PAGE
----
vegetables grown on the grounds were served in the cafeteria and evergreens and odd trees were
    planted around twin reflecting pools.
           Also evident on the grounds are several curiosities such as a sundial with a reproduction of a page
    from the Gutenberg Bible as a dedication to printers who followed in the path of the master printer.
    Another is the large brass plate in the center of the front walk. Since the building is set upon the four
    corners of the compass, the builders computed the distance to the North Pole, South Pole and other
    points on the globe. They placed their findings on the brass compass plate, noting that for instance,
    Country Life Press is 6,851 miles from Peking and 3,413 miles from the North Pole. A special railroad
    station was built at Country Life Press, enabling trains to bring paper to the pressroom and pick up
    completed books.
           As many as 6,500 books per day were printed in Garden City during the first year with Rudyard
    Kipling’s “The Day’s Work” as the first best seller. A folder machine folded flat printed sheets of
    paper into groups of pages. Type was set in the Monotype Room and the Sewing Department was
    responsible for binding. Platemaking, packing and other functions moved publication along smoothly.
    The employees were happy workers with free time activities such as tennis, lawn bowling and softball
    available on the grounds.
           Some of the greatest names in literature such as:  Rudyard Kipling, Joseph Conrad, Booth
    Tarkington, Edna Ferber, H.G. Wells, 0. Henry. Sinclair Lewis, Christopher Morley, Somerset
    Maugham, and Kathleen Norris were published at this time by Doubleday and many made themselves
    at home in Garden City. Doubleday once attempted to have visiting authors plant trees on the grounds
    to commemorate their visits. John Muir planted a Douglas spruce and John Burroughs planted a sugar
    maple before the plan was abandoned.
           As the publishing company grew, other locations were necessary for the printing of Doubleday
    books. Today, the office building at Franklin Avenue is used for administrative purposes for the entire
    company. Jeffrey Cunion of Doubleday explains that “we’ve got a number of different divisions in processing, accounting, financial analysis, media analysis, fulfillment operations which is
    the biggest aspect of what we do whether it’s for the book club division of the publishing division.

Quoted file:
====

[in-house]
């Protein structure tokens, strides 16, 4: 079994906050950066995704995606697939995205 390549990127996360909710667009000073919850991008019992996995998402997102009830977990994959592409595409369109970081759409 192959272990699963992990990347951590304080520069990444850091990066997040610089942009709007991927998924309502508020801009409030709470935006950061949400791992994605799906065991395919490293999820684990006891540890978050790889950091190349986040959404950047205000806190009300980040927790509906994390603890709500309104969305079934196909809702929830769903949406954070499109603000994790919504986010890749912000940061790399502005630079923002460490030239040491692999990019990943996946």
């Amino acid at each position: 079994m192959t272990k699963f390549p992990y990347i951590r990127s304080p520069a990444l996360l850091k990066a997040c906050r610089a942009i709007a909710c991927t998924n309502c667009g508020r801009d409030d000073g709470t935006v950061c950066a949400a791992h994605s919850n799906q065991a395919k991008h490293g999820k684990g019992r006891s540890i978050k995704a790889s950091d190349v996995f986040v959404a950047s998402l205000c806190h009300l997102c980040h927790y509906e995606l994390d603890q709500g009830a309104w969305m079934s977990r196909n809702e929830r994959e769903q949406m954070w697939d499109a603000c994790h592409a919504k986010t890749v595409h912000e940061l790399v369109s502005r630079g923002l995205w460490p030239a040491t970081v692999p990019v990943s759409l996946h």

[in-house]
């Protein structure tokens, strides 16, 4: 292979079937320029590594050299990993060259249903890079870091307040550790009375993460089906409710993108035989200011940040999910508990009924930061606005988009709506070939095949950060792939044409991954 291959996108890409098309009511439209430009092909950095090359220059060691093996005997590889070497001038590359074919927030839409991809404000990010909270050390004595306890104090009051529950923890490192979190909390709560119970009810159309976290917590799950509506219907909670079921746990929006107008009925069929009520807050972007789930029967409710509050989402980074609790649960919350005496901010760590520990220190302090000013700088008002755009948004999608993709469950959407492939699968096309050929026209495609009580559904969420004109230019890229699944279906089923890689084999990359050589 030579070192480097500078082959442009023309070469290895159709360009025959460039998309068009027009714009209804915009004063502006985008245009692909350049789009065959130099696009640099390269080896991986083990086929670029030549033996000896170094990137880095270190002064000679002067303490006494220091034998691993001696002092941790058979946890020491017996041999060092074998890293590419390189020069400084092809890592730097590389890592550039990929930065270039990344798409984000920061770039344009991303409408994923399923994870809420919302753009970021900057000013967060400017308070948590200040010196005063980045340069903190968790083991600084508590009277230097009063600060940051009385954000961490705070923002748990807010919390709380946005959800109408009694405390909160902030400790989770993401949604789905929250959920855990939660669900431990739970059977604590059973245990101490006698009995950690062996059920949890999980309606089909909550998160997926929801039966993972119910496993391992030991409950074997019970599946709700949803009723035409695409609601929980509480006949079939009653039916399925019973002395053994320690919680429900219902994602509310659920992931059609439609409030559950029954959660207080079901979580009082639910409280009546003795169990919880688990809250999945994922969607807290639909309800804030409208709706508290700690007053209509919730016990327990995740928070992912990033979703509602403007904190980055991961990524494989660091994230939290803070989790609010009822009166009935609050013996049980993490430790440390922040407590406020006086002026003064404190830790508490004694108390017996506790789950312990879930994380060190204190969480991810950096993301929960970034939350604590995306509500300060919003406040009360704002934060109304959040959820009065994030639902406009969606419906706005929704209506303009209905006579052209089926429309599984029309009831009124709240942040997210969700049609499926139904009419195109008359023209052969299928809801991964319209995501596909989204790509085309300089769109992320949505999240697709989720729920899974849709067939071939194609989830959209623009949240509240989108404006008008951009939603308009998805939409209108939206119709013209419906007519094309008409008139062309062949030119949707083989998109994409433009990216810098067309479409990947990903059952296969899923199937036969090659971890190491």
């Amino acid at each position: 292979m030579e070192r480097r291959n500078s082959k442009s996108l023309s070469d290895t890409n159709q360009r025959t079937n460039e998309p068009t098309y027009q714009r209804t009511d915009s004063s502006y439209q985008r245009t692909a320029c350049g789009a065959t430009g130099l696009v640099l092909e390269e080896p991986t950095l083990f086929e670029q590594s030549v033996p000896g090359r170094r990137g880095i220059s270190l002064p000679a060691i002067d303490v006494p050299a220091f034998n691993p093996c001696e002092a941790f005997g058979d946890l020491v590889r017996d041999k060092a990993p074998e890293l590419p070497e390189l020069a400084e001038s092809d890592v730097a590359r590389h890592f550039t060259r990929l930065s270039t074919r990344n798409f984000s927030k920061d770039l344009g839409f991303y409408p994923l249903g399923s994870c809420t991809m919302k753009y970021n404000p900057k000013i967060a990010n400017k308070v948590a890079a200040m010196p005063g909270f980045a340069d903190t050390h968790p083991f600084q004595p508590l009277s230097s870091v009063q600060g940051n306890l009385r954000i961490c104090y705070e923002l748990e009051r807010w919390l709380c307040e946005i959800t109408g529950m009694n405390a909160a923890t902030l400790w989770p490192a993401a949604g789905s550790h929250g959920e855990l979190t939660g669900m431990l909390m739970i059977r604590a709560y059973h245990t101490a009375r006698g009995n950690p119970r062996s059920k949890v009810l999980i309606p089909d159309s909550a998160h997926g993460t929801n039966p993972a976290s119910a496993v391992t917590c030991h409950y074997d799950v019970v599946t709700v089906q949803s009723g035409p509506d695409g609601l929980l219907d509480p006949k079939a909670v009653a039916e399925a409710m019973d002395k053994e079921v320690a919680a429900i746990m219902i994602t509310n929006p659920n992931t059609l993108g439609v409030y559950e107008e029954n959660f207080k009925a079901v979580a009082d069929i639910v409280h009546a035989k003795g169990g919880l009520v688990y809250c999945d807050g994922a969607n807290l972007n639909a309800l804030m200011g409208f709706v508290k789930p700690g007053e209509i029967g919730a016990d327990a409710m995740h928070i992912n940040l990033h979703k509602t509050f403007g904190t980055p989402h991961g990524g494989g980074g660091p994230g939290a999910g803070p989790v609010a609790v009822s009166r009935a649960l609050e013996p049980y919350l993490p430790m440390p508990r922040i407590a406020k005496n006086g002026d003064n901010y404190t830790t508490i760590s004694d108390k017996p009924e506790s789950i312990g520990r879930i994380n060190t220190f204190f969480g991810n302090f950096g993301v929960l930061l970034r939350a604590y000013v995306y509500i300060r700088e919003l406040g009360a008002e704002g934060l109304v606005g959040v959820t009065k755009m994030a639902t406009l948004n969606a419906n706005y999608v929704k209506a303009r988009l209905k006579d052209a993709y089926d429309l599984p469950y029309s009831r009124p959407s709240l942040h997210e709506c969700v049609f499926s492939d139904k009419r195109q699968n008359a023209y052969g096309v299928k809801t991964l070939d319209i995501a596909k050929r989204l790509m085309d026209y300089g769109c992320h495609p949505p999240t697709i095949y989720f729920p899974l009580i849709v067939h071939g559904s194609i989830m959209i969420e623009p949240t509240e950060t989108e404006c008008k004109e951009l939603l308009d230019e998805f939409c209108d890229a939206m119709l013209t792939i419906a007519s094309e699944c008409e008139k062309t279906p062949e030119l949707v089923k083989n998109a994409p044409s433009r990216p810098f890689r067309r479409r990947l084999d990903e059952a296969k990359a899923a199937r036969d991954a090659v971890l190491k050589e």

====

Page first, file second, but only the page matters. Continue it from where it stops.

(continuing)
Mailroom is also a big operational area. We have service departments such as personnel and benefits;
    all of our office services; all of our corporate accounting functions are done here.” The company also
    continues to have a good relationship with the Garden City community.
           “We sponsor from 40 to 50 local activities ranging from the Garden City High School Alumni,
    Garden City Athletic Association, Little League, Chamber of Commerce. So, we have a lot of
    community involvement. Doubleday is basically considered part of the Garden City Village., .and
    Doubleday really provides a mainstream for the small businesses and for the community...We have
    1,300 people on any given day streaming in and out of the building, so we need to have a close
    relationship with the village. We have to deal with them on traffic problems, facility problems. We’re
    probably one of their largest taxpayers, and one of the largest users of their water supply. We have a
    close relationship with their police and fire departments because of the size of our facility.”
           As for today’s employee, Cunion feels that “the Doubleday philosophy is to try to provide a
    congenial, pleasant place to work. Our building on the outside still looks like a small college campus.
    On the inside, it’s not as plush as the new office buildings, but that is almost impossible to do when
    you have a 75 year old office building...but I think that the environment never changed. You still have
    the family atmosphere where people are informal and friendly.”

Published in North Shore Magazine